New Zealand heavyweight boxer Joseph Parker rates his win over Kali Meehan the best of his blossoming career.
Parker floored the veteran with a stunning left-right combination one minute into the third round of their Auckland bout on Thursday night.
Meehan wobbled back to his feet but referee Ferlin Marsh waved the fight off without completing the count.
“I believe it is the best win at this stage of my career and the fights that he has had in his career,” a beaming Parker said after completing the 14th stoppage in his unbeaten run of 16 fights.
It was just the fourth time Meehan had been knocked out in 48 fights.
Meehan, who had questioned Parker’s power in the leadup to the fight, had no complaints afterwards.
“It was youth. A young fighter beats an old fighter,” Meehan said, explaining the punishment he received from the 23-year-old, who has now firmly claimed the star rights in this part of the world and is ready to push on with a career many see destined for bigger things.
But Parker conceded there was still much to learn, even from this fight.
“I was too excited early,” he said.
“I wasn’t breathing properly, I just didn’t really pick my shots. But when I did slow down, my punches did land, it flowed a lot better.”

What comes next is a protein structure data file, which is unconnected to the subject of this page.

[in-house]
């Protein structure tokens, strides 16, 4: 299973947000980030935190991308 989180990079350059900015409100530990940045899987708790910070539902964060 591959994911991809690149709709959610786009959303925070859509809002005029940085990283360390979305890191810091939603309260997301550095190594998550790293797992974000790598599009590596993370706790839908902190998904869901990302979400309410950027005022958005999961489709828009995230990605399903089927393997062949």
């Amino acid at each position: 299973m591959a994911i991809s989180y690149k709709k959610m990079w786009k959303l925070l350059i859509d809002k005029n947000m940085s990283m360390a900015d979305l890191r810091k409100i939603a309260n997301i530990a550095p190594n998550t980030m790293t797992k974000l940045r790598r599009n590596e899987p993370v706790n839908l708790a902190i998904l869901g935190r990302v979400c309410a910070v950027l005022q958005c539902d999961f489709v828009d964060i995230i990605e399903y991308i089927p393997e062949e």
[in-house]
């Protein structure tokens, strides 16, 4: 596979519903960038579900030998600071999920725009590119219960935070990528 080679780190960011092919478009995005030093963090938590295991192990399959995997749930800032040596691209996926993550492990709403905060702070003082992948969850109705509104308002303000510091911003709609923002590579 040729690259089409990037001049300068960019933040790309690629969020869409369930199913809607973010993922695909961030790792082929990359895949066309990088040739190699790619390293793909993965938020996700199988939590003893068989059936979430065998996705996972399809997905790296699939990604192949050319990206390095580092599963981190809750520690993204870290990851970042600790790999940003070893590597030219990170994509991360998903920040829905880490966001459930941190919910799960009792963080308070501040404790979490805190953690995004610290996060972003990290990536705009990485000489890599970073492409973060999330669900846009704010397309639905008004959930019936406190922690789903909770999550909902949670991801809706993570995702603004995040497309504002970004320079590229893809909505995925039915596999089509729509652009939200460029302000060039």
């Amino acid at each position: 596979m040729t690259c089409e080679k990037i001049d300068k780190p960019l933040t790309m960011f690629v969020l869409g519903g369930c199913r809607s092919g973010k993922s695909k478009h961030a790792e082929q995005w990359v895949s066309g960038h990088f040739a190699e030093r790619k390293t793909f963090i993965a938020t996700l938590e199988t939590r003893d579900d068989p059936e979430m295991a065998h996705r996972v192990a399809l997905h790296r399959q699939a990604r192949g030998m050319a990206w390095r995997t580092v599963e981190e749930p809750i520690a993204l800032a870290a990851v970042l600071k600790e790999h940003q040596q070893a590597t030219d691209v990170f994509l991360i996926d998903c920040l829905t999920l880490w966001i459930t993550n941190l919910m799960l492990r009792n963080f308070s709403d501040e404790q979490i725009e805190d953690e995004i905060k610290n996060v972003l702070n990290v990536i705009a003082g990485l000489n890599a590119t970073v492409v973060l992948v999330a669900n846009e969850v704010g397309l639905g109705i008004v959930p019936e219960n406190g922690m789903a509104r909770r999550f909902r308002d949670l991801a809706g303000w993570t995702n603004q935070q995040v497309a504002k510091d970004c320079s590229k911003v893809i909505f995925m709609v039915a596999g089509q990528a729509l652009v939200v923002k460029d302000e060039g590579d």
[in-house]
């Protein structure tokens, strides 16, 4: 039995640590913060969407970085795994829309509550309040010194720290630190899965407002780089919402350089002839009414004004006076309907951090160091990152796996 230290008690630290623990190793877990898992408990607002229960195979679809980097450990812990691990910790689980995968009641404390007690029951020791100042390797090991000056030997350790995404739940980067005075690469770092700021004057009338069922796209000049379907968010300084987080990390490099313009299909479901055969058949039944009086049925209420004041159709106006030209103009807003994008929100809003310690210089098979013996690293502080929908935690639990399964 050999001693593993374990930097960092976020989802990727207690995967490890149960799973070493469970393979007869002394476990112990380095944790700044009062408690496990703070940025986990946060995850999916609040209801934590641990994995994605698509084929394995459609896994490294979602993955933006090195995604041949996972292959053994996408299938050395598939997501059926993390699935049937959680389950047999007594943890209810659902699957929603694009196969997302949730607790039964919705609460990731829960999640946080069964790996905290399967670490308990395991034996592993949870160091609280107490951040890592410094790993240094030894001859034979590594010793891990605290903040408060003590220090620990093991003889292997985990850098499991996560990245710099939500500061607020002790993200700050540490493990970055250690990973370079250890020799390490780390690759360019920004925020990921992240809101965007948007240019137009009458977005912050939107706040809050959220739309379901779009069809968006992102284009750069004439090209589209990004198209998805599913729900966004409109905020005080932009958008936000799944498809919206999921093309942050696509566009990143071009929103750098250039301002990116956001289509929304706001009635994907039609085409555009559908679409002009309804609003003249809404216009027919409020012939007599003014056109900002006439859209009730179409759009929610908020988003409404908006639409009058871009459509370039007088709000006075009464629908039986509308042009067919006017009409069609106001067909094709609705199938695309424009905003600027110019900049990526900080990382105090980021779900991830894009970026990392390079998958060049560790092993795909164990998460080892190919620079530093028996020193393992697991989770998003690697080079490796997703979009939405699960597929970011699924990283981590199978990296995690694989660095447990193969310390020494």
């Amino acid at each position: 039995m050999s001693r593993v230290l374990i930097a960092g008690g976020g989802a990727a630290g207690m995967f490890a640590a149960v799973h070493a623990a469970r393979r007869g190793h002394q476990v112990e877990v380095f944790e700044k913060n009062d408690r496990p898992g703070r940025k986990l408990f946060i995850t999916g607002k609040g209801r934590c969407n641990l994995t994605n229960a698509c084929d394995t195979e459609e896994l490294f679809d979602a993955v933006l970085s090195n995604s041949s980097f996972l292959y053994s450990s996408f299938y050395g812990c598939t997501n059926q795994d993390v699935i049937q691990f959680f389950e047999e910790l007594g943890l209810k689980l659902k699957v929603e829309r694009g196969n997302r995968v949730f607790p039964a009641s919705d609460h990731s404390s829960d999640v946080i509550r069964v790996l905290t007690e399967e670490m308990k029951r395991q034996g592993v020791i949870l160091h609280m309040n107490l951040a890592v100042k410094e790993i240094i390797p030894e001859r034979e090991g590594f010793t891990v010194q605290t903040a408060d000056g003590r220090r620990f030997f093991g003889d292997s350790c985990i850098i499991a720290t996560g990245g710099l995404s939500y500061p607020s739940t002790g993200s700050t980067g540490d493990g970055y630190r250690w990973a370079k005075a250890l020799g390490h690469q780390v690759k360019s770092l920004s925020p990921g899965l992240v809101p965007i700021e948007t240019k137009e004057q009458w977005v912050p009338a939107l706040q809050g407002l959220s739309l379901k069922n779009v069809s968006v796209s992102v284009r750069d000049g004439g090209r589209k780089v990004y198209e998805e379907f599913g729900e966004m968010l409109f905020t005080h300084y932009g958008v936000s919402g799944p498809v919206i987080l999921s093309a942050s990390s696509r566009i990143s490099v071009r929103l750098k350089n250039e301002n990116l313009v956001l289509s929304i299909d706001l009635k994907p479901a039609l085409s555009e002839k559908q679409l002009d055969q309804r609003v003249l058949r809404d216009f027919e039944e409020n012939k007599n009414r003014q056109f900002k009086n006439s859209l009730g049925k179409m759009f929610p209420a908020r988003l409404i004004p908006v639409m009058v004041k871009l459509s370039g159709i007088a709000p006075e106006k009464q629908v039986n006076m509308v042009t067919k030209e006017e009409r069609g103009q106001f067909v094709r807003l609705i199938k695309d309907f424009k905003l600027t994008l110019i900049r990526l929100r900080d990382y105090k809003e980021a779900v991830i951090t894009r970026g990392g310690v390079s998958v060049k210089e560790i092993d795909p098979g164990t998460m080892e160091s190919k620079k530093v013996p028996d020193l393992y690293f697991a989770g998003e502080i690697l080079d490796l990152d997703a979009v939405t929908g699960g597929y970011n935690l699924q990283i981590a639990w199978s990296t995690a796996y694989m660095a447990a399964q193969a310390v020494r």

Trainer Kevin Barry agreed: “I was trying to tell him to slow down. Joe felt he was going to knock him out at any stage. I was telling him to just get back in behind the jab. He could have made the fight a lot easier and a little quicker.
“I wanted him to pick his punches instead of just letting the bombs go all the time.”
Parker worked Meehan’s body in the second round before returning to his opponent’s head with devastating results in the third.
Parker had praise for Meehan.
“He came prepared and some of the punches I threw in the first round usually knocks out people.”
Barry also had warm words for his old friend Meehan: “Kali did a lot more than I thought he would. He’s a tough warrior. In the last couple of Joseph Parker fights we have seen that when he hits people they go out. Joe hit him with some flush punches in the first couple of rounds and he took them and came back.”
Meehan wouldn’t go as far as saying that was the end of his career but said it was time to concentrate on helping his promising son Willis, who featured on the undercard with a strong win, progress his promising heavyweight career.
He had no regrets about a heavy loss that came on the back of a good year on the New Zealand scene, winning the Super 8 and ending Shane Cameron’s career.
“I had a good run. I’ve got nothing left to prove. It’s his time now,” he said pointing at Willis.
He felt he had handled Parker’s pace reasonably well early on.
“I was ducking quite easily but then one or two got in and it changed quite quickly,” he said.
“This is our sport, it has no mercy. But I had to do it for my own reasons and I’ve done it.
“I take every fight as my last, I don’t make big plans.”